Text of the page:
Complications of the operation include:


A wound infection involves the scars, which then become hot, red, swollen and painful.  There is sometimes discharge from the wound.  Some wound infections require a short course of antibiotics, more rarely a further operation is required.

Mesh infection is rare.  However when a mesh becomes infected it is more difficult to treat.  Often this requires a prolonged course of antibiotics, sometimes intravenously.  If the infection does not resolve the mesh may need to be removed with an operation.  Mesh infection is less common with laparoscopic repair (0.1%) compared to open repair (0.5%).


Minor bruising is common following hernia surgery.  Significant bleeding is very rare.  Any bleeding is controlled at the time of the operation, but afterwards there is small chance bleeding can occur.  This can lead to a haematoma either related to the wound, inside the abdomen, or into the scrotum.  Should this occur it tends to resolve gradually over a few weeks.  It is possible, albeit extremely unlikely that a blood transfusion is required.  Sometimes further surgery is required.  With laparoscopic groin hernia surgery there is a very small risk of damage to the large groin vessels (iliac and femoral vein).  This is a serious complication and will be dealt with during the operation, often needing open surgery.  Fortunately this is exceptionally rare.

Visceral injury

Whenever bowel is handled there is small possibility of damaging the bowel.  In open groin hernia surgery this can occur rarely but is more common with laparoscopic surgery.  It is still however rare.  Recognised injuries will be repaired during the operation.  If this is not recognised further surgery may be required.  Other than bowel the bladder can sometimes be damaged.  Again this is exceptionally rare.

Chronic pain and nerve injury

A minority of patients have on-going pain in the groin following surgery.  This is caused by nerves that run in the groin which get handled during the operation, or get pressure from scar tissue that forms post operatively.  The risk of chronic groin pain is lower with laparoscopic surgery.  After open surgery there is often a numb patch at the base of the penis, which slowly resolves over time, but is occasionally permanent.

Hernia recurrence

There is no method of hernia repair that can give a 100% guarantee that it won’t recur.  Inguinal hernias recur in about 0.5 – 3 % of cases treated.  If it does recur a repeat operation is often required.

Testicular ischaemia

In men inguinal hernia develop very close to the structures that run to and from the testicle.  Hernia repair is associated with a small risk of damage to these structures which can lead to painful swelling of the testicle, and later shrinkage of that testicle.  Very rarely this can lead to reduced fertility or necessitates the testicle to be removed.
General risks of surgery and anaesthesia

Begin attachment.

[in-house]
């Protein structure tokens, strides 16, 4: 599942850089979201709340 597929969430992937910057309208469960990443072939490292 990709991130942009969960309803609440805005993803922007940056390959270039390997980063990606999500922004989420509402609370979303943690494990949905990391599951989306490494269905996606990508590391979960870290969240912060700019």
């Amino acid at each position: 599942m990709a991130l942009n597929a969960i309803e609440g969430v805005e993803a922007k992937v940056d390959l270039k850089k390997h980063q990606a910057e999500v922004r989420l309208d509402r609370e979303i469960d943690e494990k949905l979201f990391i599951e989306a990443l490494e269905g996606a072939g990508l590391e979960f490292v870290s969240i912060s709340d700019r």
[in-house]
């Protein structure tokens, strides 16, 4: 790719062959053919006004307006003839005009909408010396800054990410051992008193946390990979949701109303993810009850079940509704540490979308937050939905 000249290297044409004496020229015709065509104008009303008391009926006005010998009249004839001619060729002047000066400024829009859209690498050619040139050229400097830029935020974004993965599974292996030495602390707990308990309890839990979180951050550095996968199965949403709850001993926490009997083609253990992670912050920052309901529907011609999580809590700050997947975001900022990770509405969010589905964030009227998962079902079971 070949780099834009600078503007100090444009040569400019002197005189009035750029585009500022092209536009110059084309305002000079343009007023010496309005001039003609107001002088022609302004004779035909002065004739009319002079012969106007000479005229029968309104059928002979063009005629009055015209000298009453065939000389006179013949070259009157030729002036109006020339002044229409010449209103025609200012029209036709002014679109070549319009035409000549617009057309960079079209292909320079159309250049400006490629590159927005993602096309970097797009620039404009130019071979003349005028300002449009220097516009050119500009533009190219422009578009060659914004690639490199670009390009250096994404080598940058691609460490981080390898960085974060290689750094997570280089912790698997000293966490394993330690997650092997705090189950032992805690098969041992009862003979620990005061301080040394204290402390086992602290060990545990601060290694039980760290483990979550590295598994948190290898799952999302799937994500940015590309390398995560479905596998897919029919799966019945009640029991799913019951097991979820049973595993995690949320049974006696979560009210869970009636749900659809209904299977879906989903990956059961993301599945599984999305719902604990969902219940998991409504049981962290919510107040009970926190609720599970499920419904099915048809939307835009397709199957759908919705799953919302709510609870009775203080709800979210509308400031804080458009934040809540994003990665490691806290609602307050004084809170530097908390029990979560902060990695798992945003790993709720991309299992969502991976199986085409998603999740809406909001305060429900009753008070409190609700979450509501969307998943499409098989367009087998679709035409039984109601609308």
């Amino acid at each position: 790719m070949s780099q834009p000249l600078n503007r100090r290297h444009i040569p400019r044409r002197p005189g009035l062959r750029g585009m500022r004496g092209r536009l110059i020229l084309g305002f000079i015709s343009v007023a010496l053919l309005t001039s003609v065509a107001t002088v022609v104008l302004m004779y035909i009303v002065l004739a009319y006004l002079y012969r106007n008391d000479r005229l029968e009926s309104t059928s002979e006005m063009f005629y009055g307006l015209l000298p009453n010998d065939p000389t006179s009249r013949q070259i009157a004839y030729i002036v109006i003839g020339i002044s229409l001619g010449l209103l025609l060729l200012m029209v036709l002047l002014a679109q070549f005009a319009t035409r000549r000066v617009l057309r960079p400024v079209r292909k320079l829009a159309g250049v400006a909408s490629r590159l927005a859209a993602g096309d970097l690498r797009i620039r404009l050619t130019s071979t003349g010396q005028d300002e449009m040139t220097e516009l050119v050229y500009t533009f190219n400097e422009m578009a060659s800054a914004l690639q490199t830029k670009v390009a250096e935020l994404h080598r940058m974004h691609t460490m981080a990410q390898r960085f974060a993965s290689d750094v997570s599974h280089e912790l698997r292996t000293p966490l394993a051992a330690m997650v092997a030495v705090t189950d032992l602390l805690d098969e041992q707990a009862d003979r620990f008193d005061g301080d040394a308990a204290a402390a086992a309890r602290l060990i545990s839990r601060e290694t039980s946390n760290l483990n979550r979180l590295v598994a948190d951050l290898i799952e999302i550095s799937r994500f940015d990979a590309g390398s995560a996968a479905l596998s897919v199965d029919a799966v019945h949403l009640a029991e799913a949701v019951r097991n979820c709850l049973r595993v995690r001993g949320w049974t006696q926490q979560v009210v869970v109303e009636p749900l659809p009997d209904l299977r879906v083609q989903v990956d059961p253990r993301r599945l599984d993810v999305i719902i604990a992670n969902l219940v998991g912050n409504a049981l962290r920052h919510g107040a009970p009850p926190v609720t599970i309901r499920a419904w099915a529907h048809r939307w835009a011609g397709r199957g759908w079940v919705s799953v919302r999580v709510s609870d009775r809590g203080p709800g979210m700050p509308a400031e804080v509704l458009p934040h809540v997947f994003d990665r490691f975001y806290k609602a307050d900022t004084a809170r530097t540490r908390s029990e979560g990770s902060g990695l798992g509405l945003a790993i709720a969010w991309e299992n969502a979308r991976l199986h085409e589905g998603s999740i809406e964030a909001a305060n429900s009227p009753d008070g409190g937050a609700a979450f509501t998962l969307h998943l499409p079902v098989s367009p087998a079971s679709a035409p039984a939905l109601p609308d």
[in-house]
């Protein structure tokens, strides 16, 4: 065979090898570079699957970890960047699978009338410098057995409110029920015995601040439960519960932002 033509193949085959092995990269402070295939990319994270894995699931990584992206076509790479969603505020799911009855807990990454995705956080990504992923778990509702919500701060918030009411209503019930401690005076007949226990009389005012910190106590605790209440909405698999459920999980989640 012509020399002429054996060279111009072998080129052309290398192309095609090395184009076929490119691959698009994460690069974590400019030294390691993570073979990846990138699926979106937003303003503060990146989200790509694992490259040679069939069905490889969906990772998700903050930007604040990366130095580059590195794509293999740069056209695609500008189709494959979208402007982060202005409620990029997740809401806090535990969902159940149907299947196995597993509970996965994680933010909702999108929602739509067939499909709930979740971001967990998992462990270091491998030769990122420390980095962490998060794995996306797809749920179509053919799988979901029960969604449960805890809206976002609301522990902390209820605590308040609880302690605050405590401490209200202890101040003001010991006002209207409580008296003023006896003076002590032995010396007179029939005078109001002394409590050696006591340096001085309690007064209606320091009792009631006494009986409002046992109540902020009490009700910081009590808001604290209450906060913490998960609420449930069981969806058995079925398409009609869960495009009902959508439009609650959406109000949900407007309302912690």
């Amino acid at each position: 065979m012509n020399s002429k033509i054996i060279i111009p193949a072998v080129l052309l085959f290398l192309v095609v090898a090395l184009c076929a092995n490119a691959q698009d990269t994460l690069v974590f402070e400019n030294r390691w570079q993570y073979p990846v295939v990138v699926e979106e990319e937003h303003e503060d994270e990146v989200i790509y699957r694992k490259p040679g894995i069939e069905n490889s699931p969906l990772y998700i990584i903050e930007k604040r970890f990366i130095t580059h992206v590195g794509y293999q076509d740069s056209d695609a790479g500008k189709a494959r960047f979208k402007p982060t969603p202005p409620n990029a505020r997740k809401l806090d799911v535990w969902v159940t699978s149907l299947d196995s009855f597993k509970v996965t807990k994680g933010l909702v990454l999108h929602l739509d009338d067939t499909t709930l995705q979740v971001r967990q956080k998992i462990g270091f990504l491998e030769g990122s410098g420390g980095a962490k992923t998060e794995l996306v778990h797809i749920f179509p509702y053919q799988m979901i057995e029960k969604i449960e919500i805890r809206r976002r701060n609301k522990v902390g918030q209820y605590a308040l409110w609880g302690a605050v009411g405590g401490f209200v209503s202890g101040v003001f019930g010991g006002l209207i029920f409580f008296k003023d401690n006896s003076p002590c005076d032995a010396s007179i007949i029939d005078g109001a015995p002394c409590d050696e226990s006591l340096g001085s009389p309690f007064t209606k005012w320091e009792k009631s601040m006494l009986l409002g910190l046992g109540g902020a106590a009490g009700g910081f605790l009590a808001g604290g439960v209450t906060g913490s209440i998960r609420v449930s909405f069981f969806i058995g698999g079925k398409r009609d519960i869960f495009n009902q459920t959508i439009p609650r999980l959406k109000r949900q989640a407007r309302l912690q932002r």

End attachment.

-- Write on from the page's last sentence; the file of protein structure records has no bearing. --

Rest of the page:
Modern anaesthetics are very safe.  Most people are not affected.   Rarely some patients develop a reaction to the anaesthetic, or develop a blood clot in the leg (deep vein thrombosis) that can go to the lung (pulmonary embolism).  Patients at risk of this are given compression stockings (TEDS) to wear.  Very rarely patients may suffer a heart attack or a stroke as result of anaesthesia and surgery.

After your operation

Following discharge from hospital the area around the hernia operation may be sore for the first few days.  You will be given painkiller medication, take these as prescribed.  The wound would usually be closed with dissolvable stiches which do not need to be removed.  You can shower and bath after 24 hours.  Spare dressings and instructions will be provided on discharge.

There are no restrictions on diet following surgery.  However it’s advised, for the first 3-5 days to eat relatively light and bland food, and avoid fizzy drinks.

After surgery it is best to walk and mobilise gently, and gradually build up to normal activity as you feel able and pain allows.  You should avoid heavy lifting for the first 4 to 6 weeks following surgery.  Providing you have no discomfort it is ok to do cycling, swimming and running within about 2 weeks of surgery.

You should be able to drive after about 7-10 days.  You must be able to look over your shoulder as normal, and perform an emergency stop without pain or discomfort.  If in doubt practice this first before driving.

Going back to work depends on your job.  Most patients who have sedentary jobs are able to return to work by about 2 weeks.  If your job involves heavy lifting or manual labour then 4-6 weeks off work is required.

Complications after discharge are unusual.  After private surgery we will phone you on a daily basis for the first few days.  You will be given emergency contact details, which you should call if you think something may be wrong.

    Contact Details

    Address: Duchy Hospital, Penventinnie Lane, Truro, Cornwall. TR1 3UP.

    Secretary: Liz Venn

    Tel: 07500 847733

    WhatsApp: 07500 847733